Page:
How do we know when something starts or when a new phenomenon becomes a major trend? We don’t have a “big bang” theory for the “second wave” of the women’s movement. The common wisdom has been that it began when women who were active in the civil rights and antiwar movements of the 1960s took a good, long look at their radical male comrades and began to question their own subservience. “We do everything they do,” they thought, “organizing, writing leaflets, marching, demonstrating—and then they think we should do the laundry? What’s that about?” They wondered why they weren’t running the show. But the roots of the movement go back even earlier. Again, popular opinion tells us that there was a buildup for some time, at least since the time of the Second World War, when women had to pitch in and were needed for essential work in the “outside” world. In much the same way, we assume that the burgeoning interest in women’s literature did not burst forth from the “second wave” in its early days. This interest, too, must have been forming slowly. It took time for the ideas of the new movement to stimulate new attitudes and for these in turn to create powerful connections to intellectual life and academic fields. Yet even without the stimulus of a popular movement, scholars and critics must have been thinking about women and literature and puzzling over the odd ways in which women writers were categorized, shunted off the main line, ignoring that among them were some of the most important writers of the nineteenth and twentieth centuries. . . .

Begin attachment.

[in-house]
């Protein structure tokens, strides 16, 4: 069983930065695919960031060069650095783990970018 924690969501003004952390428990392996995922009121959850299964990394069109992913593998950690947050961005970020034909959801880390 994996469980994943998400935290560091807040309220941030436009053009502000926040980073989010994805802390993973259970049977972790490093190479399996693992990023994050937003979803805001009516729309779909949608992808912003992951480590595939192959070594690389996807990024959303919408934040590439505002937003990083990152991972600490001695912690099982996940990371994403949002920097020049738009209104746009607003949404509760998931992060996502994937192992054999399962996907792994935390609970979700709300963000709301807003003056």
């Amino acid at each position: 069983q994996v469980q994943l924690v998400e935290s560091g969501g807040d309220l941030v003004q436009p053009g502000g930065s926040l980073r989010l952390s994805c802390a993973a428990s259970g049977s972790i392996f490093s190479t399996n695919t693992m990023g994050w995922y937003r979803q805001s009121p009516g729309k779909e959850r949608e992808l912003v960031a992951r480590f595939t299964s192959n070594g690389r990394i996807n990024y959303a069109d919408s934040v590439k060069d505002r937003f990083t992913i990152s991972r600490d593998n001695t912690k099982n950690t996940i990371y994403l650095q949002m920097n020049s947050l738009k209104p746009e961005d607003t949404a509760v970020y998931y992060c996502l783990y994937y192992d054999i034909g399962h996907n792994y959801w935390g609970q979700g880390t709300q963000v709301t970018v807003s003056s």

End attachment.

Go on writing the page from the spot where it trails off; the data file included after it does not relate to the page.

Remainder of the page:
But four books seized my attention—then and now—and seem of major importance. They were published from 1975 to 1979: Patricia Spacks’s The Female Imagination (1975), Ellen Moers’s Literary Women (1976) Elaine Showalter’s A Literature of Their Own (1977), and Sandra Gilbert and Susan Gubar’s The Madwoman in the Attic (1979). . . .
Read the rest here: http://dissentmagazine.org/article/?article=1170.